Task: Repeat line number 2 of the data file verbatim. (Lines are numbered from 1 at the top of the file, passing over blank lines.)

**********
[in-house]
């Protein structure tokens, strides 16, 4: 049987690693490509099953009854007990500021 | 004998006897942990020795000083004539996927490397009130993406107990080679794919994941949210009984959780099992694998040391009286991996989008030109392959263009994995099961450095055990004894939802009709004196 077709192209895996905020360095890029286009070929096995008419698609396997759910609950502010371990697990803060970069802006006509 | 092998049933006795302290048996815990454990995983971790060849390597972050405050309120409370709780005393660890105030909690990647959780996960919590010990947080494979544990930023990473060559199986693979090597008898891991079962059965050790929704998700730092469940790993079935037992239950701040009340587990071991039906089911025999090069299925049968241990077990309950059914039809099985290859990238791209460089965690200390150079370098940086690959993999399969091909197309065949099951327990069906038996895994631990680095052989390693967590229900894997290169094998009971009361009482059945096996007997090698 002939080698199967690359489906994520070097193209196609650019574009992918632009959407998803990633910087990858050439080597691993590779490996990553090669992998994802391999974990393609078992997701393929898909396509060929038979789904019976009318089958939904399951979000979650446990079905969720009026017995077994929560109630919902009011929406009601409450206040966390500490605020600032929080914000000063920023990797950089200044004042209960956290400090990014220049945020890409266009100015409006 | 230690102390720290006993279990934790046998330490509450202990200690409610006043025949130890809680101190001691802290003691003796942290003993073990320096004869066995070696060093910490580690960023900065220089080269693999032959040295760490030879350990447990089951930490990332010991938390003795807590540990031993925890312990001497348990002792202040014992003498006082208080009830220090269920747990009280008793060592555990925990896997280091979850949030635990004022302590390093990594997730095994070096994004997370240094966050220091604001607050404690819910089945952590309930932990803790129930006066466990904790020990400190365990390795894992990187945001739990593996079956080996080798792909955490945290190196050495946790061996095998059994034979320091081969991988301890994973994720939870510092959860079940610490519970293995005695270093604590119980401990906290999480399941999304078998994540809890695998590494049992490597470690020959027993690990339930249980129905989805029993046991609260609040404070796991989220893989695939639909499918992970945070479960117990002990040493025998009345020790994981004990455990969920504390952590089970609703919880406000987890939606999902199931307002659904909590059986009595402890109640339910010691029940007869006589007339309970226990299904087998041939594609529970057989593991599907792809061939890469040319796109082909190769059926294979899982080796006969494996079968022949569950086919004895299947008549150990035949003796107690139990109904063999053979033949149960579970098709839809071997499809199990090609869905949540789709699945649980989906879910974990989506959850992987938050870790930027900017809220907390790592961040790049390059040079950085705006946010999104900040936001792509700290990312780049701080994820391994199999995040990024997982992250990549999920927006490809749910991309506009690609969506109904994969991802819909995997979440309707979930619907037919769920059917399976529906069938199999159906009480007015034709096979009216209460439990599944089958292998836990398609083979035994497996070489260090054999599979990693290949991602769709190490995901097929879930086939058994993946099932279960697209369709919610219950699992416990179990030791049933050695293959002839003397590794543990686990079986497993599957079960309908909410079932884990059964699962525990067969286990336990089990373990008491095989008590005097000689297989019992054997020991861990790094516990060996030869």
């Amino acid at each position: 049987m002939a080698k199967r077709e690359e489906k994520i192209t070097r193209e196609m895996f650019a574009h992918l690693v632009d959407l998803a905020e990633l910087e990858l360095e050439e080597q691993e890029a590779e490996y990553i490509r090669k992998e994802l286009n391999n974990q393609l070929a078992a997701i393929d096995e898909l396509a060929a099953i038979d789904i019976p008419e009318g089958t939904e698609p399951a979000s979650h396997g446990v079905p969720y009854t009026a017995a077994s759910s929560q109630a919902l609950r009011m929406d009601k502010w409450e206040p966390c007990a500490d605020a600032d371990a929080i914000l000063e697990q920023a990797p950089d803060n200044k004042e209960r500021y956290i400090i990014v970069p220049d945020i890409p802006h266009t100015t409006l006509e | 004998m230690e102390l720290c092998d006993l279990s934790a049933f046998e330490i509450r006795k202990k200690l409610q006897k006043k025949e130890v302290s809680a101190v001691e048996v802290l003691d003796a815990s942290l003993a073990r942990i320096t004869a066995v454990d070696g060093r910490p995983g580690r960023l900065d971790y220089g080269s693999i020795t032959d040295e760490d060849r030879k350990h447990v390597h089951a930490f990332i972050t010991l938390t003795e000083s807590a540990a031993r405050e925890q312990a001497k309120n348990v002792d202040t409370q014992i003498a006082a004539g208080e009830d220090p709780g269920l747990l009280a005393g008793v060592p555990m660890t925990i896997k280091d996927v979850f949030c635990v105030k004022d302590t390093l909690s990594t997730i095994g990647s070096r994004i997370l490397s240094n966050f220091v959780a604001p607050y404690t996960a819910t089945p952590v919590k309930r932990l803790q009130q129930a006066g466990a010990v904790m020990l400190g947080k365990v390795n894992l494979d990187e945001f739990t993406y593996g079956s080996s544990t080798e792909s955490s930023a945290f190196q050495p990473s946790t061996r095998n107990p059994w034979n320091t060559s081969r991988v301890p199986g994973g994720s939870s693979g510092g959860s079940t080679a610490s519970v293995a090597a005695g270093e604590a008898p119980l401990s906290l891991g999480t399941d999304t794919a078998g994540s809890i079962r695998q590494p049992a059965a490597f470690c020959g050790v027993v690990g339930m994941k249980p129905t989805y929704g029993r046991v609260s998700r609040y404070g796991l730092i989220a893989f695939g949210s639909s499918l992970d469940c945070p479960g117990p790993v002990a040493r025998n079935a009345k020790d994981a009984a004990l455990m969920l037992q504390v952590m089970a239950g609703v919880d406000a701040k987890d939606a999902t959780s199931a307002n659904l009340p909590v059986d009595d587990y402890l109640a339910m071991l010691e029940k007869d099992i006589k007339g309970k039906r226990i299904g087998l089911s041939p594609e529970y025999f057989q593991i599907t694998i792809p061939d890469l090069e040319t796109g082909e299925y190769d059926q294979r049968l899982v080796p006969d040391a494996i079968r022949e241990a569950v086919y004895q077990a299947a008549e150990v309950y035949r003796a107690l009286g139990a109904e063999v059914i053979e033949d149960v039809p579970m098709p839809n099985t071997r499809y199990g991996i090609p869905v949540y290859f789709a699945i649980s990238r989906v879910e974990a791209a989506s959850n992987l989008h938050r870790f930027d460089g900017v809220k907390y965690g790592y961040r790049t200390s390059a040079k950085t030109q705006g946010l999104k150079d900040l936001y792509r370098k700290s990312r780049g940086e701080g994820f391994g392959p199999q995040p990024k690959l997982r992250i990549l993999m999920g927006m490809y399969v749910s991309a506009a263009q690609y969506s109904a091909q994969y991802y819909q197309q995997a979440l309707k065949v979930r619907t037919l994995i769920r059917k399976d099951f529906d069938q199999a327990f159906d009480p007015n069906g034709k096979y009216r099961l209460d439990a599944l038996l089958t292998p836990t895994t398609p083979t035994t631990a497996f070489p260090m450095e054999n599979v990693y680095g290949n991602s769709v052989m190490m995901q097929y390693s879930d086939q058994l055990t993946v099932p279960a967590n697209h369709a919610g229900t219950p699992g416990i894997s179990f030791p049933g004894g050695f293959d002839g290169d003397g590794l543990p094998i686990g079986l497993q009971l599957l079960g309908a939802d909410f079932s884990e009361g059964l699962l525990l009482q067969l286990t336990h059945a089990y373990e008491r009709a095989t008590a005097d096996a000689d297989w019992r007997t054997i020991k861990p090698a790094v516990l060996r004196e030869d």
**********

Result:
């Protein structure tokens, strides 16, 4: 049987690693490509099953009854007990500021 | 004998006897942990020795000083004539996927490397009130993406107990080679794919994941949210009984959780099992694998040391009286991996989008030109392959263009994995099961450095055990004894939802009709004196 077709192209895996905020360095890029286009070929096995008419698609396997759910609950502010371990697990803060970069802006006509 | 092998049933006795302290048996815990454990995983971790060849390597972050405050309120409370709780005393660890105030909690990647959780996960919590010990947080494979544990930023990473060559199986693979090597008898891991079962059965050790929704998700730092469940790993079935037992239950701040009340587990071991039906089911025999090069299925049968241990077990309950059914039809099985290859990238791209460089965690200390150079370098940086690959993999399969091909197309065949099951327990069906038996895994631990680095052989390693967590229900894997290169094998009971009361009482059945096996007997090698 002939080698199967690359489906994520070097193209196609650019574009992918632009959407998803990633910087990858050439080597691993590779490996990553090669992998994802391999974990393609078992997701393929898909396509060929038979789904019976009318089958939904399951979000979650446990079905969720009026017995077994929560109630919902009011929406009601409450206040966390500490605020600032929080914000000063920023990797950089200044004042209960956290400090990014220049945020890409266009100015409006 | 230690102390720290006993279990934790046998330490509450202990200690409610006043025949130890809680101190001691802290003691003796942290003993073990320096004869066995070696060093910490580690960023900065220089080269693999032959040295760490030879350990447990089951930490990332010991938390003795807590540990031993925890312990001497348990002792202040014992003498006082208080009830220090269920747990009280008793060592555990925990896997280091979850949030635990004022302590390093990594997730095994070096994004997370240094966050220091604001607050404690819910089945952590309930932990803790129930006066466990904790020990400190365990390795894992990187945001739990593996079956080996080798792909955490945290190196050495946790061996095998059994034979320091081969991988301890994973994720939870510092959860079940610490519970293995005695270093604590119980401990906290999480399941999304078998994540809890695998590494049992490597470690020959027993690990339930249980129905989805029993046991609260609040404070796991989220893989695939639909499918992970945070479960117990002990040493025998009345020790994981004990455990969920504390952590089970609703919880406000987890939606999902199931307002659904909590059986009595402890109640339910010691029940007869006589007339309970226990299904087998041939594609529970057989593991599907792809061939890469040319796109082909190769059926294979899982080796006969494996079968022949569950086919004895299947008549150990035949003796107690139990109904063999053979033949149960579970098709839809071997499809199990090609869905949540789709699945649980989906879910974990989506959850992987938050870790930027900017809220907390790592961040790049390059040079950085705006946010999104900040936001792509700290990312780049701080994820391994199999995040990024997982992250990549999920927006490809749910991309506009690609969506109904994969991802819909995997979440309707979930619907037919769920059917399976529906069938199999159906009480007015034709096979009216209460439990599944089958292998836990398609083979035994497996070489260090054999599979990693290949991602769709190490995901097929879930086939058994993946099932279960697209369709919610219950699992416990179990030791049933050695293959002839003397590794543990686990079986497993599957079960309908909410079932884990059964699962525990067969286990336990089990373990008491095989008590005097000689297989019992054997020991861990790094516990060996030869």